The paths toward our desired business outcomes are paved with hundreds, thousands of decisions. Nowhere is this more true than in inbound marketing—from A/B testing to combing through SEO opportunities to designing budgets that return real value.

Making great decisions is critical whether we’re talking about small ones (what should the subject line of this email campaign be?) or large ones (should we hire a staff member to run our social media?). Donald Farmer, vice president of innovation and design at Qlik, says:

It remains true that data analysis or decision support improves business most by improving every transaction and every decision just a little.

Despite the real problem of decision fatigue and the trend toward algorithmic automation of many of our business processes (think: programmatic advertising, machine learning in video streaming, and more, which all require embedded decision-making criteria anyway), most aspects of business will continue to require a combination of human intuition and data as we progress through every decision from beginning to end. Every decision, no matter how small, can be supported by the incremental (and occasionally downright huge) improvements in daily business that analytics brings to the table.

Chip and Dan Heath, out of Stanford and Duke, have given us an incredibly useful way to describing how to march through the life cycle of a decision, which they’ve condensed into what they call the WRAP process. At Fizzy, we’ve applied the WRAP framework to analytics as the engine behind all valuable marketing efforts. Here’s what goes into a great process of decision-making:



Widen your perspective:
Analytics allows you to look at data (evidence) like a rubics cube—turning from one statistic to the next, drilling in and out of different data grains—in order to discover what you didn’t know before. Eventually, the puzzle (a marketing problem or opportunity) at hand is solved, supported, or refuted by comparing your perspectives prior to data with the different scenarios you see unfolding in a dashboard.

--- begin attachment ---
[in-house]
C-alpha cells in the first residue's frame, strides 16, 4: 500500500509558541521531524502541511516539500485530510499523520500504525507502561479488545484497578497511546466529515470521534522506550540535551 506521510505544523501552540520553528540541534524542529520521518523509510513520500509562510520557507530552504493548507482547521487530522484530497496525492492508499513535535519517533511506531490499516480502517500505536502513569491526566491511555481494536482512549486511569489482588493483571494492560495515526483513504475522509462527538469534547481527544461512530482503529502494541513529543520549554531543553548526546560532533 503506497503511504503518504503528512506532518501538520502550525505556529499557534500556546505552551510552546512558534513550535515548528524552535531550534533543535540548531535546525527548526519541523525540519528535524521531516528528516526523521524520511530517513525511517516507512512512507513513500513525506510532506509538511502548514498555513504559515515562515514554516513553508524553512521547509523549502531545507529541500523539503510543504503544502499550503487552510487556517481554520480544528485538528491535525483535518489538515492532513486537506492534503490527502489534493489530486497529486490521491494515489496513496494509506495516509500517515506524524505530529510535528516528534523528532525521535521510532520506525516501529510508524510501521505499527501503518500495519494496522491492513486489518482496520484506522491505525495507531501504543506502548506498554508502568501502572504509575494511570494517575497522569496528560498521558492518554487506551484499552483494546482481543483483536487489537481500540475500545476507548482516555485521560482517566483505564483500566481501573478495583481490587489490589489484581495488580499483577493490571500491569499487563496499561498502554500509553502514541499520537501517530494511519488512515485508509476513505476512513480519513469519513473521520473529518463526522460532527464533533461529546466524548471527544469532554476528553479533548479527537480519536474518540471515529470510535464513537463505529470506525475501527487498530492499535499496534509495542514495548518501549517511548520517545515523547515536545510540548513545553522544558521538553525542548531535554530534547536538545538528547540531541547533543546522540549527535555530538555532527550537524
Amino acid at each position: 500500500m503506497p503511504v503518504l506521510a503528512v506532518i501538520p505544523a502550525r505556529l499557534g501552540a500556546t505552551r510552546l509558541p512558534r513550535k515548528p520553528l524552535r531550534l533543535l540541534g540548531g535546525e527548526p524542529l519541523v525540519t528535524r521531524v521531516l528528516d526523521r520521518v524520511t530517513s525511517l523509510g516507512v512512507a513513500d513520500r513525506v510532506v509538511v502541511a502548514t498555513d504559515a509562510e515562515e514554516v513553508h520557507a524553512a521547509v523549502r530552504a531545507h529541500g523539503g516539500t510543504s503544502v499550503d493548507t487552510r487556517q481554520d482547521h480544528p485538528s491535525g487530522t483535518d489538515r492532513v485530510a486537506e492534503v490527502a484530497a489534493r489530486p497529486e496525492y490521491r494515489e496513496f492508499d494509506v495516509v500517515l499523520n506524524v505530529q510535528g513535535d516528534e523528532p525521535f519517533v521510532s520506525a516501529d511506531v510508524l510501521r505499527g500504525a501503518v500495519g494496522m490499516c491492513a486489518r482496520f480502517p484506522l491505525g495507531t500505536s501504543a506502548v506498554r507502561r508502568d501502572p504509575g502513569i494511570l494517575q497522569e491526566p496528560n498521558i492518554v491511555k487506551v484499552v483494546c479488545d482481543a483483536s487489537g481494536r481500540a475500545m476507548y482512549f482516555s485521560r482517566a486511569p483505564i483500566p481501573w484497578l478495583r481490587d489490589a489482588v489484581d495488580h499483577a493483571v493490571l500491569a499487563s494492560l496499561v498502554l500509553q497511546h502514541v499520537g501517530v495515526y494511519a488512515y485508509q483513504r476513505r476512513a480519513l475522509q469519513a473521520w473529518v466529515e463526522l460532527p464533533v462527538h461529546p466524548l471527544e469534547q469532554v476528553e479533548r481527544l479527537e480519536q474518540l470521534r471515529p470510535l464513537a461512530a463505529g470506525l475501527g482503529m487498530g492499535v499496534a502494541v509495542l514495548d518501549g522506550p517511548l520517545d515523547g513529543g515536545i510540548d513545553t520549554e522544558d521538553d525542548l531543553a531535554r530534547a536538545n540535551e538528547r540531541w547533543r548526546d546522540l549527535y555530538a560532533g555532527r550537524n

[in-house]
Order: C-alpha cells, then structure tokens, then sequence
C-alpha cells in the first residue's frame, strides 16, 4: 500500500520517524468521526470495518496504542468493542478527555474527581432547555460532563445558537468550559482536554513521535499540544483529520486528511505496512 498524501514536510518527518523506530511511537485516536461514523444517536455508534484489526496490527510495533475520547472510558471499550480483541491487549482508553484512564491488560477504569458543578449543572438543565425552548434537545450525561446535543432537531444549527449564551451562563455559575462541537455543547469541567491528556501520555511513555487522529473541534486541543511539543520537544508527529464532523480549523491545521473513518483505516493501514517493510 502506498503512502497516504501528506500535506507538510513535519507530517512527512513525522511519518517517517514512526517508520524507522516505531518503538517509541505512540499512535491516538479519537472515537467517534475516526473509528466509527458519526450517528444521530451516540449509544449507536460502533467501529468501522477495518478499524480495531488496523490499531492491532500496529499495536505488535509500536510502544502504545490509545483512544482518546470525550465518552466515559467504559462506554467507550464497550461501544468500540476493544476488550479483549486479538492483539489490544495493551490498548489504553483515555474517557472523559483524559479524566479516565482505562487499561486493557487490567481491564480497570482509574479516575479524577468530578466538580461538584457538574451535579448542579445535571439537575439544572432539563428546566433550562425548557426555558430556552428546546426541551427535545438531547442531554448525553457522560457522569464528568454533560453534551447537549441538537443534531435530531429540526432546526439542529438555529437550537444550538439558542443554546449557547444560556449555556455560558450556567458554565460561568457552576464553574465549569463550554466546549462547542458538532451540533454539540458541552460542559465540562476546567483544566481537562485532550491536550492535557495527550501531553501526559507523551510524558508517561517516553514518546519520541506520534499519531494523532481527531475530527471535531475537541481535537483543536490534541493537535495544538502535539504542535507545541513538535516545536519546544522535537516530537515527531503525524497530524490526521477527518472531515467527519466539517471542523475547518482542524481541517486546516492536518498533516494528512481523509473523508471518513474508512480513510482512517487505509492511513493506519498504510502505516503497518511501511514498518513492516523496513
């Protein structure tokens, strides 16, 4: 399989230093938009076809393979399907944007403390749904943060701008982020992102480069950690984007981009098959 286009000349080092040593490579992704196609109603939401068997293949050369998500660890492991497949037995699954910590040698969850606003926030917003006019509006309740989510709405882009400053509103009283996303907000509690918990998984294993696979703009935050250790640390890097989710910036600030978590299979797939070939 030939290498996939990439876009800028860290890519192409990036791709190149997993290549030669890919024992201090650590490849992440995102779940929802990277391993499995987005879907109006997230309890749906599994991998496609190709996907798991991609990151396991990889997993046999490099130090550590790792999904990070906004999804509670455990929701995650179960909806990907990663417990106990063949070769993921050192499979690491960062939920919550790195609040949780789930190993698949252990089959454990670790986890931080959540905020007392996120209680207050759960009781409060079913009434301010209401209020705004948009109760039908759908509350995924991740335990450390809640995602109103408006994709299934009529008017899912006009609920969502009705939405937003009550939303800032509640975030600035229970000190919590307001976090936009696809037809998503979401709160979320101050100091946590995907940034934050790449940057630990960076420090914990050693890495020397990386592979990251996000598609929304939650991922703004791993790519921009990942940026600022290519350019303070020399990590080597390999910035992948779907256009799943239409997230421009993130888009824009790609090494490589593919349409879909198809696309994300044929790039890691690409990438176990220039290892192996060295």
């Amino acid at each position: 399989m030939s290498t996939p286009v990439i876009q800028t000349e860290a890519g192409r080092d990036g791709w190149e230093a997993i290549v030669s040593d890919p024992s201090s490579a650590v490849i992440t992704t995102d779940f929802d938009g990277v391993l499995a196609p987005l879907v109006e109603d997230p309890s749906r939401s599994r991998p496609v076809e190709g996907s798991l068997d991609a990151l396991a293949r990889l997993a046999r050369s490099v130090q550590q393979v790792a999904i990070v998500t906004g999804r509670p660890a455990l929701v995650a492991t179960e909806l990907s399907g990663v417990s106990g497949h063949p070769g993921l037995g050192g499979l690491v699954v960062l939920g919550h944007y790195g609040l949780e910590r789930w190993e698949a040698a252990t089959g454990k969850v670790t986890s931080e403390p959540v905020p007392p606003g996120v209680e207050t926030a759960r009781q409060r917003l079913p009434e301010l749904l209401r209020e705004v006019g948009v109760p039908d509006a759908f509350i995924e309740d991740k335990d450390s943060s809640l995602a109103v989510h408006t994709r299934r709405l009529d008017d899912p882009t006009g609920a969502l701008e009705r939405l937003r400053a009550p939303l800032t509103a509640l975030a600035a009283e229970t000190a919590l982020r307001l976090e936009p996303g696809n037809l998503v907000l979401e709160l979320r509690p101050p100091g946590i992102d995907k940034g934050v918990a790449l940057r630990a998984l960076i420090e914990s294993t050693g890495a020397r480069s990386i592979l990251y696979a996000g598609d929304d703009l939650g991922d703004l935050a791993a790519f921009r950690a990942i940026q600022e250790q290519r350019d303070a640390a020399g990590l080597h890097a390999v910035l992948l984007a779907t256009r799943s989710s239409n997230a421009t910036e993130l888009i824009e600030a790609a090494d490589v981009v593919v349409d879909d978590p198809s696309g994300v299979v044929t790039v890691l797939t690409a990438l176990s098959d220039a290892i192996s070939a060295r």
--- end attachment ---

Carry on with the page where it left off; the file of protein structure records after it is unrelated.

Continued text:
Reality-test your assumptions:
Data is an abstraction of real events in the world: a customer purchases groceries, an excited fan leaves an ecstatic comment, a car passes through an automated toll. All of these events are then aggregated and summarized into statistics and visuals to help us go beyond the “gut check.” By relating our assumptions or intuitions with data summaries, we’re able to create a powerful container for excellent decision-making.

Attain distance before deciding:
The very act of checking a dashboard, scorecard, or report before you decide on something means that you’re putting distance between you and the decision. In business we also tend to make decisions within a community, so others will check work, hear pros and cons, and fill the gaps between your intentions towards a goal (i.e. decision/action) and the total array of options at play.

Prepare to be wrong:
Analytics allows us to see alternative sides to any story, as well as the myriad of answers at hand. Summary statistics aside, what we should do in business is always a probability game; no one can see the future perfectly. Mitigating decisions with simulations, performing risk assessments, and fully understanding what could happen when you choose a certain path means your decisions are always contextualized, and you’ve always got a good decision in sight. Great marketing depends on this sight and the ability to pivot strategies as you grow.


When we follow the WRAP process leveraging analytics, we’re setting ourselves up to achieve our desired business outcomes. By itself, data won’t give us superpowers that allow us to bypass the way we make good decisions; it’s when we use data to amplify solid decision-making processes that the (somewhat unsexy) superpowers of data emerge. Day to day, it’s the more modest qualities of leveraging marketing analytics that are truly the most powerful. A 100,000-person company changes one decision per employee, per year, because of analytics? 100,000 good decisions sound good to me.